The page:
Results

The Kaplan-Meier survivorship free from aseptic mechanical failure was 95% (95% CI, 91%–99%) at 18 months and 93% (95% CI, 86%–99%) at 4 years (Fig. 1). Survivorship free from overall failure was 82% (95% CI, 75%–89%) at 18 months and 75% (95% CI, 66%–84%) at 4 years (Fig. 2). Risk of overall failure was increased with reconstruction of the proximal tibia (HR, 4.42; 95% CI 0.98–19.9) and distal femur (HR, 1.74; 95% CI, 0.50–6.09) compared to the proximal femur (HR, 1; referent; p = 0.049). Risk of aseptic mechanical failure was increased with reconstruction of the proximal tibia (HR, 1; referent) and distal femur (HR, 0.37; 95% CI, 0.08–1.77) compared with the proximal femur (HR, 0, p = 0.048) (Tables 1, 2). The extended Cox regression indicated that the increased hazard for the proximal tibia group was at the beginning of followup (< 180 days) with no failures after this point. Seventeen revisions were done for infection, six revisions were done for aseptic mechanical failure, two revisions were done for periprosthetic fractures around an anchor plug, one revision was done for local progression of oncologic disease, and one implant was removed for a dysvascular leg.
Fig. 1

Kaplan-Meier plot demonstrating survivorship of compressive osseointegration fixation. Survivorship for aseptic mechanical failure was 96%.

Fig. 2

Kaplan-Meier plot demonstrating survivorship of compressive osseointegration fixation. Overall survivorship was 80%.

Table 1

Patient and surgical characteristics: mechanical failures

Patient or surgical characteristic

All patients

Aseptic mechanical failure

Hazard ratio (95% CI)

Total patients

114

6

 

Age at surgery (years)

 

p = 0.22

 

 < 40

29

2

1.00 (referent)

 40–54

28

1

0.45 (0.05–3.88)

 55–69

38

3

1.05 (0.19–5.8)

 > 70

19

0

0

  

p = 0.99

 

 < 55

57

3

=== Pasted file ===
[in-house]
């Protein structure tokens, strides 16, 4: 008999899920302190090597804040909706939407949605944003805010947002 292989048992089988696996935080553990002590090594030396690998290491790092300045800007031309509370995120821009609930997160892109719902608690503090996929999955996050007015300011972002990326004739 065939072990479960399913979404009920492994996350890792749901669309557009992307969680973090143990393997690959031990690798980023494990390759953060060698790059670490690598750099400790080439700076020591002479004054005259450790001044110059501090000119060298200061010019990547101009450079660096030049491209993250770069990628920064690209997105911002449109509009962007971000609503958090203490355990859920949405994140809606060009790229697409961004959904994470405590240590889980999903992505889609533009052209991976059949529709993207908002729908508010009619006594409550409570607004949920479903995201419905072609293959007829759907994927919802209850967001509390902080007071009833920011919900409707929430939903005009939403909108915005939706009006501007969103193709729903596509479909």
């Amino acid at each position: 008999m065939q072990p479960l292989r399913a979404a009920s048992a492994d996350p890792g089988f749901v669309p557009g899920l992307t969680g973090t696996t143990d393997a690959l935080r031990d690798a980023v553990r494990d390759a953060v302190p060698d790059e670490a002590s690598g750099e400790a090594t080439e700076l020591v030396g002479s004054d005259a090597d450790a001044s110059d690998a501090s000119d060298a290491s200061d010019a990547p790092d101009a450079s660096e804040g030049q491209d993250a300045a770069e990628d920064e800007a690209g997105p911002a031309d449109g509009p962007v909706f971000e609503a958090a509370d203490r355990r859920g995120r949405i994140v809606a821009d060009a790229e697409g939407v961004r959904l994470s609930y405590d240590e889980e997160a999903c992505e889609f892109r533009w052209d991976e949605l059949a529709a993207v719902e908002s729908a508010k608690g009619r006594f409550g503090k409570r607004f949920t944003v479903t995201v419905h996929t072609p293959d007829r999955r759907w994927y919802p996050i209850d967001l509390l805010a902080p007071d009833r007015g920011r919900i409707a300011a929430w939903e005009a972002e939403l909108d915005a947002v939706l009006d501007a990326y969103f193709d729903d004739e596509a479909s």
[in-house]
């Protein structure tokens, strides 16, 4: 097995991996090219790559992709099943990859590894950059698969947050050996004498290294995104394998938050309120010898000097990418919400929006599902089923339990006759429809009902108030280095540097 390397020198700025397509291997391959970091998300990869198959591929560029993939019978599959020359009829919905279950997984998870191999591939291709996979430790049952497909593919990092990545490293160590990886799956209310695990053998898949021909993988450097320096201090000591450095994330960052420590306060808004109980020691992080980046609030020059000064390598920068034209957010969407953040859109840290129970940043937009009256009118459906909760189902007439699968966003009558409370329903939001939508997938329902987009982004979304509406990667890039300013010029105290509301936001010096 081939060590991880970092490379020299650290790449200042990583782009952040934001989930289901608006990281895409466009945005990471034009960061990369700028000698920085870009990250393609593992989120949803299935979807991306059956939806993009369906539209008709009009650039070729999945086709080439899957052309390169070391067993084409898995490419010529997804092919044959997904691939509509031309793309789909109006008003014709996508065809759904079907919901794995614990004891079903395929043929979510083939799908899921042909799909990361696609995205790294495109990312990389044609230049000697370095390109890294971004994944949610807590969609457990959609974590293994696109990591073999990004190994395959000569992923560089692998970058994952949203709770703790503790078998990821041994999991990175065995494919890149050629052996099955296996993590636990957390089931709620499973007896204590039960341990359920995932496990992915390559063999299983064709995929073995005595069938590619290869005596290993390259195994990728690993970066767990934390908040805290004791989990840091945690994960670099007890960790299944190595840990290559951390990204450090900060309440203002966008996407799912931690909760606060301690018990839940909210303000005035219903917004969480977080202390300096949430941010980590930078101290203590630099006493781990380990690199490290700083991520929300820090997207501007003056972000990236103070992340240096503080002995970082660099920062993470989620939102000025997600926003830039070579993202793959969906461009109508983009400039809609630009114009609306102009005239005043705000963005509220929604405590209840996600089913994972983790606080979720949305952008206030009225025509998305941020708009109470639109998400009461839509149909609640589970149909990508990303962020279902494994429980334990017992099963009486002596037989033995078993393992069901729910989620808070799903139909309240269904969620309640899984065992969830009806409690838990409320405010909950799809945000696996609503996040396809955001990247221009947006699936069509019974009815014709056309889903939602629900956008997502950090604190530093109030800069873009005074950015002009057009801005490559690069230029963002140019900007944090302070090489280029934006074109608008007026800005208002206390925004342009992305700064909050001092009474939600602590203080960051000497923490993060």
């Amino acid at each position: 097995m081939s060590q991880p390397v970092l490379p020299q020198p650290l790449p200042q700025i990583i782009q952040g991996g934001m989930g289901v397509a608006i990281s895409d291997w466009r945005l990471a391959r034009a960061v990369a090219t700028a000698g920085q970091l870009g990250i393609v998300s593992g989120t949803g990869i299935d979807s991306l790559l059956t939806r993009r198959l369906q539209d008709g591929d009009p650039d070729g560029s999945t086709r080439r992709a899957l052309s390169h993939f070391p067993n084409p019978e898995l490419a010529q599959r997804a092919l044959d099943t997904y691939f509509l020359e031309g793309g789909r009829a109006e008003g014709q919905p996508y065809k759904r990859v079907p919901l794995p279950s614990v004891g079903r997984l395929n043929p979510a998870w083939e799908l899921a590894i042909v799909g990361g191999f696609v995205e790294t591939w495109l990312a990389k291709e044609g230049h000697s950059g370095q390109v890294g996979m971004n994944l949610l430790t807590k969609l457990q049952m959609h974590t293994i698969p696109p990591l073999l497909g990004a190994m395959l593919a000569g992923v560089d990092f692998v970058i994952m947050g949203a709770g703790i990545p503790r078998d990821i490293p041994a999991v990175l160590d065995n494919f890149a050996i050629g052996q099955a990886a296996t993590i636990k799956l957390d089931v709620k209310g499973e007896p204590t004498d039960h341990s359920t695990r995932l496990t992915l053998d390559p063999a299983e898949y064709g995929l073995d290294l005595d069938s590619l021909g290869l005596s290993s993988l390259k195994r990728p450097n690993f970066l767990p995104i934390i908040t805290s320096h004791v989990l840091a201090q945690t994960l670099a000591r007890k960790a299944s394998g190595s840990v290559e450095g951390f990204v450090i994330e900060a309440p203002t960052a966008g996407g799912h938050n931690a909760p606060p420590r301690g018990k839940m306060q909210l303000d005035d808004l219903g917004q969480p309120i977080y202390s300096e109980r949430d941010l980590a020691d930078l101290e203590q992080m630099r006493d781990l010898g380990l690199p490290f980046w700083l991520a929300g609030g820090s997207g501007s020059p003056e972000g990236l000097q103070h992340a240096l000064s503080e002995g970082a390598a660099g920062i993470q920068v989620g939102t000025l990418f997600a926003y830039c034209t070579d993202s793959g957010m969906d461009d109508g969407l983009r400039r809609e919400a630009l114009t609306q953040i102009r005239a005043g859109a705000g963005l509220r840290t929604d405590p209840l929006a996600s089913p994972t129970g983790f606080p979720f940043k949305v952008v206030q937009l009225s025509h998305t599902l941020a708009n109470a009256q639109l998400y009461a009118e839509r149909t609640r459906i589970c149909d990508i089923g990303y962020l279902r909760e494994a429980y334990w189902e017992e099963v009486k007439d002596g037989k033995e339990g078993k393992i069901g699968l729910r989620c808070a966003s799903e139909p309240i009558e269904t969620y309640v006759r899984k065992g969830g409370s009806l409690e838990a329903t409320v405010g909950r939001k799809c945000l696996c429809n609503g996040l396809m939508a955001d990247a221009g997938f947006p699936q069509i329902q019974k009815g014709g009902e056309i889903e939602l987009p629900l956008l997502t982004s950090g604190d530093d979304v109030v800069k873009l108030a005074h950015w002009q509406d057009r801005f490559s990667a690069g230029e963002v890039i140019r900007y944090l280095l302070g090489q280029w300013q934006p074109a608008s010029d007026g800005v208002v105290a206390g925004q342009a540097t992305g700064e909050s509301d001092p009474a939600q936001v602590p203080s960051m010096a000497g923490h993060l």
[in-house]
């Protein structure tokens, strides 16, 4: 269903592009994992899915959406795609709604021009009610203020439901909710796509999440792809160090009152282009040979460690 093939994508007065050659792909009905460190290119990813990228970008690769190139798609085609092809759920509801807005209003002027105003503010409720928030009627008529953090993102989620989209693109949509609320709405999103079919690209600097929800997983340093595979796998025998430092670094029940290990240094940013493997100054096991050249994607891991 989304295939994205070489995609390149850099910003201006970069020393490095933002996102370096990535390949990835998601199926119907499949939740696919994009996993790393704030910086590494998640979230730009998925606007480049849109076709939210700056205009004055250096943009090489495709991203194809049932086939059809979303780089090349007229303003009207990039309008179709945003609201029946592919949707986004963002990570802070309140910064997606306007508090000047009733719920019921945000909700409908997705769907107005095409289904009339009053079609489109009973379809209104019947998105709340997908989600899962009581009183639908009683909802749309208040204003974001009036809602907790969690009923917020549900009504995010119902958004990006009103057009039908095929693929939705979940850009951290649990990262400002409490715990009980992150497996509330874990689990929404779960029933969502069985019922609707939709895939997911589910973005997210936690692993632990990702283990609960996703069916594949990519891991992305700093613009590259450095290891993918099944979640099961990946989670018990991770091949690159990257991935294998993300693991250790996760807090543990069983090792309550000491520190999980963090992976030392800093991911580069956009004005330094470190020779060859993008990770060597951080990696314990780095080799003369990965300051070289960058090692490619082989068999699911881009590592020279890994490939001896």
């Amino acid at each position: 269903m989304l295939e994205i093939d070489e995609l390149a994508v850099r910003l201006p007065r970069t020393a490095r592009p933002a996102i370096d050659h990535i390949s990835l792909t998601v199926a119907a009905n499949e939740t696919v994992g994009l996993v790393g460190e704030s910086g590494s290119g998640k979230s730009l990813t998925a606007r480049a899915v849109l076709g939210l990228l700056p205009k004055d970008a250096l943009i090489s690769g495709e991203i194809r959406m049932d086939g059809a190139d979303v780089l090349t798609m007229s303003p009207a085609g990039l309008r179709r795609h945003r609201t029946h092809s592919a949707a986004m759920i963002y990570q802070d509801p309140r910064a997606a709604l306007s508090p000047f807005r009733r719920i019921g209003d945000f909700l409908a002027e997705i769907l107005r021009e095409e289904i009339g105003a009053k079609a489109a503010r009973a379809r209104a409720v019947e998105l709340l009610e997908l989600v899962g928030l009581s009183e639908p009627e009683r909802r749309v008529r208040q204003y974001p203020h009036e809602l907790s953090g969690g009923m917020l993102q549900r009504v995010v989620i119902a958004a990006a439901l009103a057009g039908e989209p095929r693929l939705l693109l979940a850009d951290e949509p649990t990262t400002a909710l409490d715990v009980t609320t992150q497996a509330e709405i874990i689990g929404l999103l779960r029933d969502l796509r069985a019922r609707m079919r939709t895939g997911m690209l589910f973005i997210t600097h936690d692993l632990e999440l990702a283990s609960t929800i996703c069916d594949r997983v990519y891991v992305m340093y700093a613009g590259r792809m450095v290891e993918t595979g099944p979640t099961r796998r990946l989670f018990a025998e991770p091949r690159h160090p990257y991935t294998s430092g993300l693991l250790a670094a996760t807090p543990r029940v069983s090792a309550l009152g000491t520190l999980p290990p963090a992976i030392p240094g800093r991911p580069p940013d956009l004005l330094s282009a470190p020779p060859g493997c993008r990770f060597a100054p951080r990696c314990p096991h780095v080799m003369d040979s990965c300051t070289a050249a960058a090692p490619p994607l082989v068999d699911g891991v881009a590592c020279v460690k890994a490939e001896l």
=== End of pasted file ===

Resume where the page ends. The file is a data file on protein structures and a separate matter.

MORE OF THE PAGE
1.00 (referent)

 > 55

57

3

0.99 (0.22–4.34)

Sex

 

p = 0.94

 

 Male

58

3

1.00 (referent)

 Female

56

3

1.07 (0.22–5.14)

BMI (kg/m2)

 

p = 0.25

 

 < 30

66

2

1.00 (referent)

 > 30

48

4

2.68 (0.52–13.8)

Location of reconstruction

 

p = 0.048

 

 Proximal femur

37

0

0

 Distal femur

64

4

0.37 (0.08–1.77)

 Proximal tibia

13

2

1.00 (referent)

Indication for reconstruction

 

p = 0.22

 

 Primary oncologic

40

1

1.00 (referent)

 Revision arthroplasty

69

5

2.86 (0.33–25.1)

 Fracture non-/malunion

5

0

0

Radiation

 

p = 0.08

 

 No

101

6

1.00 (referent)

 Yes

13

0

0

Chemotherapy

 

p = 0.63

 

 No

61

4

1.00 (referent)

 Yes

53

2

0.68 (0.14–3.43)

CI = confidence interval; BMI = body mass index.

Table 2

Patient and surgical characteristics: overall failures

Patient or surgical characteristic

All patients

Overall failures

Hazard ratio (95% CI)

Total patients

116

27

 

Age at surgery (years)

 

0.51

1.00 (referent)

 < 40

29

9

0.73 (0.24–2.23)

 40–54

28

7

0.71 (0.30–1.70)

 55–69

38

9

0.30 (0.06–1.46)

 > 70

21

2

 
  

p = 0.26

 

 < 55

57

16

1.00 (referent)

 > 55

59

11

0.66 (0.33–1.35)

Sex

 

p = 0.68

 

 Male

59

15

1.00 (referent)

 Female

57

12

0.85 (0.40–1.80)

BMI (kg/m2)

 

p = 0.35

 

 < 30

66

13

1.00 (referent)

 > 30

50

14

1.43 (0.68–2.99)

Location of reconstruction

 

p = 0.049

 

 Proximal femur

39

7

1.00 (referent)

 Distal femur

64

16

1.74 (0.50–6.09)

 Proximal tibia

13

4

4.42 (0.98-19.9)

Indication for reconstruction

 

p = 0.52

 

 Primary oncologic

41

7

1.00 (referent)

 Revision arthroplasty

70

18

1.48 (0.58–3.73)

 Fracture non-/malunion

5

2

2.22 (0.54–9.11)

Radiation

 

p = 0.003

 

 No

103

20

1.00 (referent)

 Yes

13

7

3.85 (1.84–8.02)

Chemotherapy

 

p = 0.17

 

 No

62

12

1.00 (referent)

 Yes

54

15

1.67 (0.81–3.44)

CI = confidence interval; BMI = body mass index.

Radiation was associated with increased risk of overall failure (HR, 3.85; 95% CI, 1.84–8.02; p = 0.003) (Table 2) but not aseptic failure (HR, 0; p = 0.08) (Table 1). Age, sex, BMI, indication for reconstruction, and chemotherapy were not associated with increased risk of aseptic or overall failure (Tables 1, 2) with the numbers available.